Health Benefits of Treadmills
Health Benefits of Treadmills
5 min read

The Health Benefits of Treadmills are often overlooked. Improve your heart’s health? Lose a few pounds? Or become more active? If that is your goal, then maybe it’s time for you to do exercise. But where do you start? 

No matter how good our intentions are, we can’t force ourselves to commute three or four times a week to the gym. What with our hectic lifestyles, increased workloads, and other commitments, we don’t have such luxury as time. Our exercise routines suffer, which points only to one thing – our health.

Americans, young and old, are trying to search for solutions to their exercise dilemma.

We are looking for specifically one that will fit into our demanding schedules yet still afford us with a quality workout with positive results.

The answer is the ever-present treadmill.

Scientific Facts 

Experts agree that physical activity need not be strenuous to be beneficial.

Moderate amounts of daily physical activity are recommended for people of all ages.

  • American youths aged 12-21 years, nearly half admit to not being active regularly
  • 14% of young people report they engage in no recent physical activity
  • This inactivity trend is more common among women (14%) than among males (7%).
  • As age or grade in school increases, participation in all types of activity declines
  • Of all high school students, only 19% are physically active for 20 minutes or more, five days a week, in a physical education class
  • Social support from family and friends has been consistently and positively related to regular physical activity

Though not the be-all and end-all of everything, engaging in physical activity has effects that can be very beneficial to your health. First, it helps build and maintain healthy bones, muscles, and joints.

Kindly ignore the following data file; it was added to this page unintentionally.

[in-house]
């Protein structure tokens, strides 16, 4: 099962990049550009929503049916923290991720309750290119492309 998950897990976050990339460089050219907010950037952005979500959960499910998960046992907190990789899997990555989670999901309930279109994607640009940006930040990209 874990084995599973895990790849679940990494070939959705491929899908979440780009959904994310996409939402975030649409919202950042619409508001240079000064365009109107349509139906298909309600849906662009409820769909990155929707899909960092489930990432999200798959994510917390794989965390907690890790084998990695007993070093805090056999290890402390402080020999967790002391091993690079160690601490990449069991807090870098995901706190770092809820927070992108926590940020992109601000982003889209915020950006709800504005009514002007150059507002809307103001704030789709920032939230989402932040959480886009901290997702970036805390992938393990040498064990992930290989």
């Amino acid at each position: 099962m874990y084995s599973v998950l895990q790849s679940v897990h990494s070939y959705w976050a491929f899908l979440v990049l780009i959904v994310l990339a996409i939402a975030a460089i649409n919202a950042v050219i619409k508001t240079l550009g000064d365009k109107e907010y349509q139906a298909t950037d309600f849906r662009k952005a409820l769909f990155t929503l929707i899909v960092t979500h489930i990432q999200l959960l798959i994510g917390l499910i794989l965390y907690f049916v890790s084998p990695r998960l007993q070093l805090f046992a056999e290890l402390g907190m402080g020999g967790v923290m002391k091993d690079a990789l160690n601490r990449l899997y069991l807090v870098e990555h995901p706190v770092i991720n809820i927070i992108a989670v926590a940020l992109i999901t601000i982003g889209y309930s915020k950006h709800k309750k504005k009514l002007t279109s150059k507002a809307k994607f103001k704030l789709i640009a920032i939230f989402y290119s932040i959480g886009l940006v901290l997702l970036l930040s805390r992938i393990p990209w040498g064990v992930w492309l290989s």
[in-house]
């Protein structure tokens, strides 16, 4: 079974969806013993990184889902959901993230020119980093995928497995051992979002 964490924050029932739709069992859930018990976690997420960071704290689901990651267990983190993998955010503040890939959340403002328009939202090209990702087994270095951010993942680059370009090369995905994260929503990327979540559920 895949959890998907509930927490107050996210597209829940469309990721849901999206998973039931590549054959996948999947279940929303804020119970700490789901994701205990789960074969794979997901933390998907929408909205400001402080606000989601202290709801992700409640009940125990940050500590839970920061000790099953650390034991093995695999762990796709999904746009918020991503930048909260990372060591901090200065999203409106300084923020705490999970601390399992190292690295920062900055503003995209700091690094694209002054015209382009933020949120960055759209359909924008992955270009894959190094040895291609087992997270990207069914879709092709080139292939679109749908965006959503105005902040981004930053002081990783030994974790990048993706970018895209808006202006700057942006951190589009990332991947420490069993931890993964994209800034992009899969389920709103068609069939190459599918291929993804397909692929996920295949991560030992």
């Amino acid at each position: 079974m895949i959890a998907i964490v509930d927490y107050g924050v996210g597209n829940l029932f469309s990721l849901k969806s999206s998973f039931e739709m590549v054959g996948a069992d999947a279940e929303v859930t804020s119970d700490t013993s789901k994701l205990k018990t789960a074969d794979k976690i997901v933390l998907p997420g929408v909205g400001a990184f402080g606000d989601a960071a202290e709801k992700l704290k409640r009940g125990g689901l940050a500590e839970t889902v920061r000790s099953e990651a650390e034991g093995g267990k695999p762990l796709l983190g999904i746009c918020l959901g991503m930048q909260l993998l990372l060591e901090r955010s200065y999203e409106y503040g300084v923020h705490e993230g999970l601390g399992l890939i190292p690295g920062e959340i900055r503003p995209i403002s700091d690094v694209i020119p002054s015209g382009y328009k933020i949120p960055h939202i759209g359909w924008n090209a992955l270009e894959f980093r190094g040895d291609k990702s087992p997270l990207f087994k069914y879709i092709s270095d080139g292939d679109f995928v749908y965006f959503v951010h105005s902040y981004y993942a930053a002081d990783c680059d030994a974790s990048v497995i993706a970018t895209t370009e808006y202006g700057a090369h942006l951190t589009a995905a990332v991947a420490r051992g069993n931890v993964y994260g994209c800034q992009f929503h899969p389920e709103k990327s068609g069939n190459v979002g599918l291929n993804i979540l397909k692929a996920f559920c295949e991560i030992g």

Not only that, but it directly affects weight control, building lean muscles, and fat reduction.

Physical activity can prevent or delay the development of high blood pressure and helps reduce blood pressure in adolescents with hypertension.

Home exercise equipment, such as treadmills and stationary bikes, have produced the same effects as running or walking outside.

Dr. Martin Hoffman of the Medical College of Wisconsin found that “the treadmill allowed users to burn as much as 200 calories per hour more than the bicycle ergometer, which came out having the lowest energy expenditure.” 

Treadmills are the #1 Choice in Home Exercise Equipment

As a home exercise equipment, the treadmill presents both convenience and affordability in one neat package.

It’s not as expensive as other home exercise equipment, and yet it produces nearly the same positive results.

Not only that, but the treadmill has always been a favorite among exercise enthusiasts, whether they do their exercises at home or in the gym.

Using a treadmill to exercise and burn down calories is very simple, even the most un-sporty individual can do it. Why? Because a treadmill requires nothing more form you than doing something you’ve been doing for most of your life – WALKING.

“They will always be the Number 1 item because they appeal to the two most popular forms of exercising – walkers and runners,” said Communications Director for the Sporting Goods Manufacturers Association Mike May.

According to the annual consumer survey of the Sporting Goods Manufacturers Association, over 45 million Americans use treadmills today, either at home or in a gym.

They are even more popular than stationary bikes (considered as the Number 2 choice), stair machines, ellipticals, and rowing machines.

Perhaps, what makes treadmills stick among the mass of exercise and fitness enthusiasts is that it can guarantee a consistent workout in all seasons and all climates.